When the projects don’t pay their way, residents and taxpayers end up holding the bag. In Minnesota, for instance, 10 rural towns introduced public broadband networks but struggled to get enough people to sign up. Property taxes rose to make up for the $1 million shortfall in revenue.
“A lot of municipal broadband systems have failed, sometimes with devastating financial consequences for their cities,” Bolema explained. “Others touted as success stories are being subsidized by other city operations, like an electrical utility, or by other government funds. Some others serve only a small part of the city, like the downtown area, which usually is the area that was most likely to get private broadband service.”
But LaRussa said that studying public broadband projects in other cities will help Farmington and Farmington Hills avoid the same pitfalls.
“One finding from the successful implementations we studied was that they all avoided excessive network build-outs without adequate demand to ensure successful participation,” he said. “This is one of the things we want the consultants to study in detail. We want to understand how these projects were managed, communicated to the public, and what financing and ownership and operating models they used to be successful. Once we’re adequately informed, we can assess the benefits and risks of potentially taking on a project like this.”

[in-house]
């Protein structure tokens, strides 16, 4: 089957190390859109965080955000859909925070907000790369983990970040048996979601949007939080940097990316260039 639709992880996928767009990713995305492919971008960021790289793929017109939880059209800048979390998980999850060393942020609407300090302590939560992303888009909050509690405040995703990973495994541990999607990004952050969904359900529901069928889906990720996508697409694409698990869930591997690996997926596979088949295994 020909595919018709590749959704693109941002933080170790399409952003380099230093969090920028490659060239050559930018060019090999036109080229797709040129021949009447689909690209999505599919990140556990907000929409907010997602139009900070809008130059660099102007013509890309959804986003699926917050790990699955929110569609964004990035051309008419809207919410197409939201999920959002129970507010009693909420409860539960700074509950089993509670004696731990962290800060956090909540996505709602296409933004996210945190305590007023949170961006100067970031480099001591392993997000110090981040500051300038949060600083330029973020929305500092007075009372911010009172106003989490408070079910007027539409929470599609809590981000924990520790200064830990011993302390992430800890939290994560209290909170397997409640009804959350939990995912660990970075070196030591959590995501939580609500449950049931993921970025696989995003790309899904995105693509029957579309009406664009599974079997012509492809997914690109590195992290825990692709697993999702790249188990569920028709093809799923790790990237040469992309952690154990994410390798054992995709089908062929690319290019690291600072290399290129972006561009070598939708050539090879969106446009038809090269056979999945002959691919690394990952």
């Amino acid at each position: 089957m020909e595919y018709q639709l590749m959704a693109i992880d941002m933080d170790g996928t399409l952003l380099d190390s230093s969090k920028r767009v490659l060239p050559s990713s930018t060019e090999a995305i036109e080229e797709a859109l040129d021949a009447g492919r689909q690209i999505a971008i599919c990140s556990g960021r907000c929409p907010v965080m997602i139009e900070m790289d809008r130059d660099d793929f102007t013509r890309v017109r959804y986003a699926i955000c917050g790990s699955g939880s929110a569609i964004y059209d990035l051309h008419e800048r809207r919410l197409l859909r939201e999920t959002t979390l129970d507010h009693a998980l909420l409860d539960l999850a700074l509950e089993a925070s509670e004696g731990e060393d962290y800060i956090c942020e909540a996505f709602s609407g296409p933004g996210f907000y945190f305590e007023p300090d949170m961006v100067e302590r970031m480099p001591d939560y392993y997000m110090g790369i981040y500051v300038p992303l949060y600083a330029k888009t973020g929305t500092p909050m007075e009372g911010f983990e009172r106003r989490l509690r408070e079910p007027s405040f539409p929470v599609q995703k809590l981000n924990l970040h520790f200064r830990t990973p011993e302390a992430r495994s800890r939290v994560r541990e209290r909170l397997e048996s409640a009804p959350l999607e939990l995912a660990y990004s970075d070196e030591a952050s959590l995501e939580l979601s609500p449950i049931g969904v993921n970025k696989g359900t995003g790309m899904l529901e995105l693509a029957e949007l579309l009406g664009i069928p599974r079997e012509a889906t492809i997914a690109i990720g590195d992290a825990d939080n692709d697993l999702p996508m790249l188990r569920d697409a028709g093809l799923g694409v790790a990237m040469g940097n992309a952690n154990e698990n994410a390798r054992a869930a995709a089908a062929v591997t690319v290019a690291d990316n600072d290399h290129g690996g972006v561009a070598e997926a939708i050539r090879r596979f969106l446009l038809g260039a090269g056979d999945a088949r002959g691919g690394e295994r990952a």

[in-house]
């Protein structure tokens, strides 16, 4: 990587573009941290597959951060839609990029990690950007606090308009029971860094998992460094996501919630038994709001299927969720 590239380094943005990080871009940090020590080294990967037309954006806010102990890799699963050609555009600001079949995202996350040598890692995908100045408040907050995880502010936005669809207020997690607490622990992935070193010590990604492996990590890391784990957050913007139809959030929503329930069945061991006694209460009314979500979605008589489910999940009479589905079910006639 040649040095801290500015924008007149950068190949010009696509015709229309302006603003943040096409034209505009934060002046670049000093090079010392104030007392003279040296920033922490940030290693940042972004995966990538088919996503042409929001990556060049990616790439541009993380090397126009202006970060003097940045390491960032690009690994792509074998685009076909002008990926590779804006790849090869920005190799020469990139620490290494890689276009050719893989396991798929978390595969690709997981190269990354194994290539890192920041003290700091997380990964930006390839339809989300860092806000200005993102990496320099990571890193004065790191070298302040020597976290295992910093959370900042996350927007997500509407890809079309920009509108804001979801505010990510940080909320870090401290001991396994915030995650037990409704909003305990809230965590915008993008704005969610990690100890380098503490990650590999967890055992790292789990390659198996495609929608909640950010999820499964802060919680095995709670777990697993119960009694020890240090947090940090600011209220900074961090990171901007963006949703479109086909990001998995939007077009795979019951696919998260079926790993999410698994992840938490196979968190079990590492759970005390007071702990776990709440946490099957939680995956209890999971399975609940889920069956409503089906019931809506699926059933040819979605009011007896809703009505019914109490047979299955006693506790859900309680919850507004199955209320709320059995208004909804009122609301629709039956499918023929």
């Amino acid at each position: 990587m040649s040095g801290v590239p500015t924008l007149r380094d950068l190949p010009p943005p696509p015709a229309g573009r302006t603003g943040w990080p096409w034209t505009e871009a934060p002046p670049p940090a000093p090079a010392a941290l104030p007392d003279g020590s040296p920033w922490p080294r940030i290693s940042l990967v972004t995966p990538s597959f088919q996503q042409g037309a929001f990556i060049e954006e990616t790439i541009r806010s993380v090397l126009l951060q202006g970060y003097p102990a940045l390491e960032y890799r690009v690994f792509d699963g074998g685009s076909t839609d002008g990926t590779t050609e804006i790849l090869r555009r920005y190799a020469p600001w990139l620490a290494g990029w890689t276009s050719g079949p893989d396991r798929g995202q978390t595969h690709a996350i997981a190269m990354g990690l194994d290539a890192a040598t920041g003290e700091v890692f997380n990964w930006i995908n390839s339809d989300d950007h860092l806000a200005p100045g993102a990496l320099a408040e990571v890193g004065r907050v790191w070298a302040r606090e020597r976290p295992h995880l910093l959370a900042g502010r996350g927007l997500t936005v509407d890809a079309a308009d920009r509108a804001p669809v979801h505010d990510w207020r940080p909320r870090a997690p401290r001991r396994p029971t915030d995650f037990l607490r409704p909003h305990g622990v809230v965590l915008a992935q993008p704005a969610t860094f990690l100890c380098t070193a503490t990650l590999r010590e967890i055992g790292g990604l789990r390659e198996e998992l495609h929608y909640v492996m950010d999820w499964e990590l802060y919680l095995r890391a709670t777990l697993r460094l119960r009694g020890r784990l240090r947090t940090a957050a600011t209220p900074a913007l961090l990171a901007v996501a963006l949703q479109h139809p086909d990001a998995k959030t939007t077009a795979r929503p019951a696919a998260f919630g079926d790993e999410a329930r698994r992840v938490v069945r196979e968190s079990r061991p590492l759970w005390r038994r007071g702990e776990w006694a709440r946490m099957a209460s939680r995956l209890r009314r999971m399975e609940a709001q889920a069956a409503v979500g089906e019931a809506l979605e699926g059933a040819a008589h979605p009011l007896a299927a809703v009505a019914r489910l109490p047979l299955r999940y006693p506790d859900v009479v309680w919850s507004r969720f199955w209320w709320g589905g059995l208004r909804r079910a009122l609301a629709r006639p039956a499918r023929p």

Bolema said that government broadband can have several unintended consequences. One, failing systems place a strain on the city and distract city managers from other work. Two, conflicts of interest arise when a city is both the regulator and a participant in the broadband market. Three, cities lock themselves into costs by investing in broadband proposals based on 20 to 30 years of benefits from technologies that may be obsolete in 10 years. He advised Farmington and Farmington Hills to tread carefully.
“City officials should also be asking whether they can afford the financial risk and make sure they understand those risks so they don’t end up taking credit for launching a new system today and leaving their successors with a financial mess in a few years,” he said.
Bill Galvin, a member of the Farmington City Council, said he was concerned about the costs of building a broadband infrastructure.
“This is a significant upfront investment that has to be carried through all the way for the benefit of every citizen,” Galvin said in an email. “I anticipate competition from the private sector who have access to more capital and larger lobbyists.”
Galvin said that moving beyond the research and proposal phase will require funding, for which no source has yet been clearly identified.
Michigan Capitol Confidential is the news source produced by the Mackinac Center for Public Policy. Michigan Capitol Confidential reports with a free-market news perspective.